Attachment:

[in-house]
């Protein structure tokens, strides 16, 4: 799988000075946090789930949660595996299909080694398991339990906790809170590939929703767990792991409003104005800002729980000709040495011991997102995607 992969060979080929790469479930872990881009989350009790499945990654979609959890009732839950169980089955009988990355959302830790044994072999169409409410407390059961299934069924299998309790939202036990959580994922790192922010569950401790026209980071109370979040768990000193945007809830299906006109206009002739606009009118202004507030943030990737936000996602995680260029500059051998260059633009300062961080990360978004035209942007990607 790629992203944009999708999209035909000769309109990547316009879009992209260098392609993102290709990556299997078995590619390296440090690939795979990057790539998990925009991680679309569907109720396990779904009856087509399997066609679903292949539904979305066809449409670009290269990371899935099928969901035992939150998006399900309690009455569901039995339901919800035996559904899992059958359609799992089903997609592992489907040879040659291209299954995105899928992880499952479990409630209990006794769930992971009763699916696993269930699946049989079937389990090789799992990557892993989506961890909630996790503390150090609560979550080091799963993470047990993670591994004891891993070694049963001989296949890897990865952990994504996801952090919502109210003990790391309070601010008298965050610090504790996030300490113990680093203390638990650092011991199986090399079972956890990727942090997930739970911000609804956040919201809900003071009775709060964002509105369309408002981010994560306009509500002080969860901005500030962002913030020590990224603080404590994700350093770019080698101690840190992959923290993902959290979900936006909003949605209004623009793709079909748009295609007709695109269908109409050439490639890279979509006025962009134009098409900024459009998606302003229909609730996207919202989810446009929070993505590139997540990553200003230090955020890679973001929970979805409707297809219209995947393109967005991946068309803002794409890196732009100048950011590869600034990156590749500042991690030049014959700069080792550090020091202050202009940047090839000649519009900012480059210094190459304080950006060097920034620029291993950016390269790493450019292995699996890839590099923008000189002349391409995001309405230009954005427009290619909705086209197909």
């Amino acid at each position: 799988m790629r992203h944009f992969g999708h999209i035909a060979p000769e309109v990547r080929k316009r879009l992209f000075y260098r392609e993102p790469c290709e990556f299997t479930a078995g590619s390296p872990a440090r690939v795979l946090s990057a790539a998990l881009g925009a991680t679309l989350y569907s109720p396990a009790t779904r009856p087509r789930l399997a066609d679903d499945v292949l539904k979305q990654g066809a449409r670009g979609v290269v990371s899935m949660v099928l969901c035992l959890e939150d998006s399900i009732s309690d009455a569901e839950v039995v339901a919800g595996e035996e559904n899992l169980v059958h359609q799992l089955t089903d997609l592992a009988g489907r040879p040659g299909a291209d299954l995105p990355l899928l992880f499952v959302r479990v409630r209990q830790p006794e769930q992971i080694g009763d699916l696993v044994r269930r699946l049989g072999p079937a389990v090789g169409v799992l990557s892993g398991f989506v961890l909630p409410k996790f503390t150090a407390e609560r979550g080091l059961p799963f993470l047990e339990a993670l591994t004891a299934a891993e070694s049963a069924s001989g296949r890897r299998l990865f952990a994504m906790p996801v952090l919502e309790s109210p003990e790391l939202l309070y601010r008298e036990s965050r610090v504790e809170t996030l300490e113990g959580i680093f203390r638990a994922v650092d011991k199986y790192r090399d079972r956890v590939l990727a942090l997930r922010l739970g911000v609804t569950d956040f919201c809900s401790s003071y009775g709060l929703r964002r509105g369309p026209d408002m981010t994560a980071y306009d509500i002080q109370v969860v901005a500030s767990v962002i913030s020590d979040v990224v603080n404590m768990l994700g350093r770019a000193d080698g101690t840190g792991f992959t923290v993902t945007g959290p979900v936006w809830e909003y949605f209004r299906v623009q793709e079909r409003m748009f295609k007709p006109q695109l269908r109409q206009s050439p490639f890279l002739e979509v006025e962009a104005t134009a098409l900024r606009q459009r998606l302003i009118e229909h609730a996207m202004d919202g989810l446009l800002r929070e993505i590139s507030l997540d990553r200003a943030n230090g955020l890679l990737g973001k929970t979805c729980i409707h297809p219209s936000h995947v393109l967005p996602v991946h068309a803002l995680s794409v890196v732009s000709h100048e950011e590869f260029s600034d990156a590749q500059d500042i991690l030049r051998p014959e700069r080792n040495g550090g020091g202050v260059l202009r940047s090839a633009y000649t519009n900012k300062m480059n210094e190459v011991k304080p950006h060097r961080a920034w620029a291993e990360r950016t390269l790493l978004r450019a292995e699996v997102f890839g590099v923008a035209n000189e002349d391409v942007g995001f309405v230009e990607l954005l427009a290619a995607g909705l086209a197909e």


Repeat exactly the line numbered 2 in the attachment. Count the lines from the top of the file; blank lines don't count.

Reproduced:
């Protein structure tokens, strides 16, 4: 799988000075946090789930949660595996299909080694398991339990906790809170590939929703767990792991409003104005800002729980000709040495011991997102995607 992969060979080929790469479930872990881009989350009790499945990654979609959890009732839950169980089955009988990355959302830790044994072999169409409410407390059961299934069924299998309790939202036990959580994922790192922010569950401790026209980071109370979040768990000193945007809830299906006109206009002739606009009118202004507030943030990737936000996602995680260029500059051998260059633009300062961080990360978004035209942007990607 790629992203944009999708999209035909000769309109990547316009879009992209260098392609993102290709990556299997078995590619390296440090690939795979990057790539998990925009991680679309569907109720396990779904009856087509399997066609679903292949539904979305066809449409670009290269990371899935099928969901035992939150998006399900309690009455569901039995339901919800035996559904899992059958359609799992089903997609592992489907040879040659291209299954995105899928992880499952479990409630209990006794769930992971009763699916696993269930699946049989079937389990090789799992990557892993989506961890909630996790503390150090609560979550080091799963993470047990993670591994004891891993070694049963001989296949890897990865952990994504996801952090919502109210003990790391309070601010008298965050610090504790996030300490113990680093203390638990650092011991199986090399079972956890990727942090997930739970911000609804956040919201809900003071009775709060964002509105369309408002981010994560306009509500002080969860901005500030962002913030020590990224603080404590994700350093770019080698101690840190992959923290993902959290979900936006909003949605209004623009793709079909748009295609007709695109269908109409050439490639890279979509006025962009134009098409900024459009998606302003229909609730996207919202989810446009929070993505590139997540990553200003230090955020890679973001929970979805409707297809219209995947393109967005991946068309803002794409890196732009100048950011590869600034990156590749500042991690030049014959700069080792550090020091202050202009940047090839000649519009900012480059210094190459304080950006060097920034620029291993950016390269790493450019292995699996890839590099923008000189002349391409995001309405230009954005427009290619909705086209197909």